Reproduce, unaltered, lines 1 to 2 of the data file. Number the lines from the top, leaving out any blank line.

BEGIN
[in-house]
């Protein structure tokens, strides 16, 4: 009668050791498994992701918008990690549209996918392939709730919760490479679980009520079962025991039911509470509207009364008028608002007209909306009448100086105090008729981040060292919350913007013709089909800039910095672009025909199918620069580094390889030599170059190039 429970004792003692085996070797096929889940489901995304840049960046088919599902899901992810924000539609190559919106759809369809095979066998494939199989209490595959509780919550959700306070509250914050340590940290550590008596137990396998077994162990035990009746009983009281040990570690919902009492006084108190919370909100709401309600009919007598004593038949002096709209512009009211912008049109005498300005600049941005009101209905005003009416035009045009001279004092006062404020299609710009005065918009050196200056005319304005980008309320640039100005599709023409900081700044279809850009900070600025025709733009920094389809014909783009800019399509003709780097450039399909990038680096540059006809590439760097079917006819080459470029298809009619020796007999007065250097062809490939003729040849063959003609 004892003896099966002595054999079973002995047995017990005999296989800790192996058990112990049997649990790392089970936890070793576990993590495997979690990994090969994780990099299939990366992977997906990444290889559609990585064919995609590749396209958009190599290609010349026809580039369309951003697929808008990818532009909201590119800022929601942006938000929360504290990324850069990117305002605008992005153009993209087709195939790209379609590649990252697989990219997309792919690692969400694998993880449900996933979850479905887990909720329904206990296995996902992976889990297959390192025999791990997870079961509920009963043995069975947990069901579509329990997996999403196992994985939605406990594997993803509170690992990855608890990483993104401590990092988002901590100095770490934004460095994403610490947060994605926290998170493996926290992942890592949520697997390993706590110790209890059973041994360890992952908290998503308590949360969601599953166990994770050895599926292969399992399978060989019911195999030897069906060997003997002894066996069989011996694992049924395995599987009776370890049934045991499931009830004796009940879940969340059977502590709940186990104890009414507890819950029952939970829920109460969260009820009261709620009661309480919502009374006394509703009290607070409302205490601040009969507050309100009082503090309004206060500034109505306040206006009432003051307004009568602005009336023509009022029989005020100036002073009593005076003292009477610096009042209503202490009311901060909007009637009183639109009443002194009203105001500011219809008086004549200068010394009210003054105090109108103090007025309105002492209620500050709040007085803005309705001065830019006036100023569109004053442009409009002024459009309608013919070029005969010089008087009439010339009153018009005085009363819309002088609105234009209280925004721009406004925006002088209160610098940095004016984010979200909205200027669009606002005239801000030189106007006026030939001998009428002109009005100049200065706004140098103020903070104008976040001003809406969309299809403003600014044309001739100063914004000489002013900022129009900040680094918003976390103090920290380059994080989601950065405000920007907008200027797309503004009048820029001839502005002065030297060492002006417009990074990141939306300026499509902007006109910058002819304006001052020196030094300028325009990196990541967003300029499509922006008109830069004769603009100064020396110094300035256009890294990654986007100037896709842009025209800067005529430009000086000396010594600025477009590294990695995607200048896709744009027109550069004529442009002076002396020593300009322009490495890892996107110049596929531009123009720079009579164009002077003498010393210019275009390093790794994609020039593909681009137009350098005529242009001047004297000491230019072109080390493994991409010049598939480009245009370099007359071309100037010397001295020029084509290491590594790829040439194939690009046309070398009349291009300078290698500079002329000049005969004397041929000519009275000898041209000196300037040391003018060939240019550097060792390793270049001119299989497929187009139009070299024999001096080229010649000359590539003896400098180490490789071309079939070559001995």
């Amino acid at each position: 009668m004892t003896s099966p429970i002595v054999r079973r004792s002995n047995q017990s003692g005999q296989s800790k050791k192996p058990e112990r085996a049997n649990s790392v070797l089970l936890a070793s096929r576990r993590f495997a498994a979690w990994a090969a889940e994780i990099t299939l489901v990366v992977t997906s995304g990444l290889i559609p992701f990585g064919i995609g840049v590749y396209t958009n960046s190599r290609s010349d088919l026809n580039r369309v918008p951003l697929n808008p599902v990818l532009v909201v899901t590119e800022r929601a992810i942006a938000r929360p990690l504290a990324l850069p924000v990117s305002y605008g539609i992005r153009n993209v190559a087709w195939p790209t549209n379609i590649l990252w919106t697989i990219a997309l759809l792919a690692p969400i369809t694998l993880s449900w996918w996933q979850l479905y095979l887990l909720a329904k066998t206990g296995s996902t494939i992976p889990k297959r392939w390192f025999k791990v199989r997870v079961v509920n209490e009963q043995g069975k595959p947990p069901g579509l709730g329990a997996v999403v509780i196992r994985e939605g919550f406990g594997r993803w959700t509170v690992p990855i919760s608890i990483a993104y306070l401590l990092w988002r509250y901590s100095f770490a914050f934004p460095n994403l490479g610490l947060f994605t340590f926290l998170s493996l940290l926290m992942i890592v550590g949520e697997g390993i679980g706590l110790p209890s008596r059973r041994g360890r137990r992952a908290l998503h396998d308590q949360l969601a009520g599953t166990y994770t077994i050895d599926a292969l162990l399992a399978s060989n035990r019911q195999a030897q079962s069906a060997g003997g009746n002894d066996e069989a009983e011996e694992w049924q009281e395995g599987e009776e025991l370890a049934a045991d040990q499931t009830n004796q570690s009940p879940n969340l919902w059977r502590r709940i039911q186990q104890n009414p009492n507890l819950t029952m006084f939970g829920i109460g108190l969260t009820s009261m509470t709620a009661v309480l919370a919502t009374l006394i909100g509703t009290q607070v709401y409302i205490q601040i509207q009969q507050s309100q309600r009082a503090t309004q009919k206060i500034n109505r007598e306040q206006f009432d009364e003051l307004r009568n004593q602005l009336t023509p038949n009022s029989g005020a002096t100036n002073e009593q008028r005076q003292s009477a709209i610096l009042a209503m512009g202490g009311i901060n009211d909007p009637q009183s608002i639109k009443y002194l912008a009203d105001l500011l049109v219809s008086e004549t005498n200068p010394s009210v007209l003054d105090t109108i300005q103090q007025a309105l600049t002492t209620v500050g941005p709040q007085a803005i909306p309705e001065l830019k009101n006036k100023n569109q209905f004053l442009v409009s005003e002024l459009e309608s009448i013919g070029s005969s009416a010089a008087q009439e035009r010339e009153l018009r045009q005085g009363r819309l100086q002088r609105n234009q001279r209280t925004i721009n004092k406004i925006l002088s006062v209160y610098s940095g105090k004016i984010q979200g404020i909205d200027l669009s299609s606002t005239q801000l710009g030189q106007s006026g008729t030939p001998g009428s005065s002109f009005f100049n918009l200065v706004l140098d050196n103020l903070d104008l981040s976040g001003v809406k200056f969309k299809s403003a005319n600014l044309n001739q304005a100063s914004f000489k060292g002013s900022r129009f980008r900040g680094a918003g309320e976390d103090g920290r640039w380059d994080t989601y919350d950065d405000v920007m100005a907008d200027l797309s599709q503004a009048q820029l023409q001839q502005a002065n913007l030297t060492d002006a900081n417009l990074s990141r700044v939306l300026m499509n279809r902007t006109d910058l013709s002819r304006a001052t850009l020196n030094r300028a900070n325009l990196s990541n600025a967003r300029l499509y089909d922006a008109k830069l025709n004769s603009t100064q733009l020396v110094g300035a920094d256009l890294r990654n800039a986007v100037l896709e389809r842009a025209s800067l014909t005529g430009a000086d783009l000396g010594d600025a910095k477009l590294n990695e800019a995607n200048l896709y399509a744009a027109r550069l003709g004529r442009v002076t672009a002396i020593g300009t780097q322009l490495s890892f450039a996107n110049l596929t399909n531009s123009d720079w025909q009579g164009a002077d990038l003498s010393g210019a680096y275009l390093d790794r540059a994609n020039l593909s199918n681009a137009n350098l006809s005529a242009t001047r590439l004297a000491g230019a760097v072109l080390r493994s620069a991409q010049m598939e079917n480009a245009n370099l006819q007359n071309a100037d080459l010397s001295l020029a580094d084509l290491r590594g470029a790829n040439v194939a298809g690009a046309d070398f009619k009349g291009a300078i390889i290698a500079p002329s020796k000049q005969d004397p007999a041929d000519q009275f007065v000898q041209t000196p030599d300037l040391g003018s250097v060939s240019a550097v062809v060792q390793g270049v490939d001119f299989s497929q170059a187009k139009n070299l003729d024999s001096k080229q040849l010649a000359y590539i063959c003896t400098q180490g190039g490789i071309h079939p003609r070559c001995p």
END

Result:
[in-house]
């Protein structure tokens, strides 16, 4: 009668050791498994992701918008990690549209996918392939709730919760490479679980009520079962025991039911509470509207009364008028608002007209909306009448100086105090008729981040060292919350913007013709089909800039910095672009025909199918620069580094390889030599170059190039 429970004792003692085996070797096929889940489901995304840049960046088919599902899901992810924000539609190559919106759809369809095979066998494939199989209490595959509780919550959700306070509250914050340590940290550590008596137990396998077994162990035990009746009983009281040990570690919902009492006084108190919370909100709401309600009919007598004593038949002096709209512009009211912008049109005498300005600049941005009101209905005003009416035009045009001279004092006062404020299609710009005065918009050196200056005319304005980008309320640039100005599709023409900081700044279809850009900070600025025709733009920094389809014909783009800019399509003709780097450039399909990038680096540059006809590439760097079917006819080459470029298809009619020796007999007065250097062809490939003729040849063959003609 004892003896099966002595054999079973002995047995017990005999296989800790192996058990112990049997649990790392089970936890070793576990993590495997979690990994090969994780990099299939990366992977997906990444290889559609990585064919995609590749396209958009190599290609010349026809580039369309951003697929808008990818532009909201590119800022929601942006938000929360504290990324850069990117305002605008992005153009993209087709195939790209379609590649990252697989990219997309792919690692969400694998993880449900996933979850479905887990909720329904206990296995996902992976889990297959390192025999791990997870079961509920009963043995069975947990069901579509329990997996999403196992994985939605406990594997993803509170690992990855608890990483993104401590990092988002901590100095770490934004460095994403610490947060994605926290998170493996926290992942890592949520697997390993706590110790209890059973041994360890992952908290998503308590949360969601599953166990994770050895599926292969399992399978060989019911195999030897069906060997003997002894066996069989011996694992049924395995599987009776370890049934045991499931009830004796009940879940969340059977502590709940186990104890009414507890819950029952939970829920109460969260009820009261709620009661309480919502009374006394509703009290607070409302205490601040009969507050309100009082503090309004206060500034109505306040206006009432003051307004009568602005009336023509009022029989005020100036002073009593005076003292009477610096009042209503202490009311901060909007009637009183639109009443002194009203105001500011219809008086004549200068010394009210003054105090109108103090007025309105002492209620500050709040007085803005309705001065830019006036100023569109004053442009409009002024459009309608013919070029005969010089008087009439010339009153018009005085009363819309002088609105234009209280925004721009406004925006002088209160610098940095004016984010979200909205200027669009606002005239801000030189106007006026030939001998009428002109009005100049200065706004140098103020903070104008976040001003809406969309299809403003600014044309001739100063914004000489002013900022129009900040680094918003976390103090920290380059994080989601950065405000920007907008200027797309503004009048820029001839502005002065030297060492002006417009990074990141939306300026499509902007006109910058002819304006001052020196030094300028325009990196990541967003300029499509922006008109830069004769603009100064020396110094300035256009890294990654986007100037896709842009025209800067005529430009000086000396010594600025477009590294990695995607200048896709744009027109550069004529442009002076002396020593300009322009490495890892996107110049596929531009123009720079009579164009002077003498010393210019275009390093790794994609020039593909681009137009350098005529242009001047004297000491230019072109080390493994991409010049598939480009245009370099007359071309100037010397001295020029084509290491590594790829040439194939690009046309070398009349291009300078290698500079002329000049005969004397041929000519009275000898041209000196300037040391003018060939240019550097060792390793270049001119299989497929187009139009070299024999001096080229010649000359590539003896400098180490490789071309079939070559001995």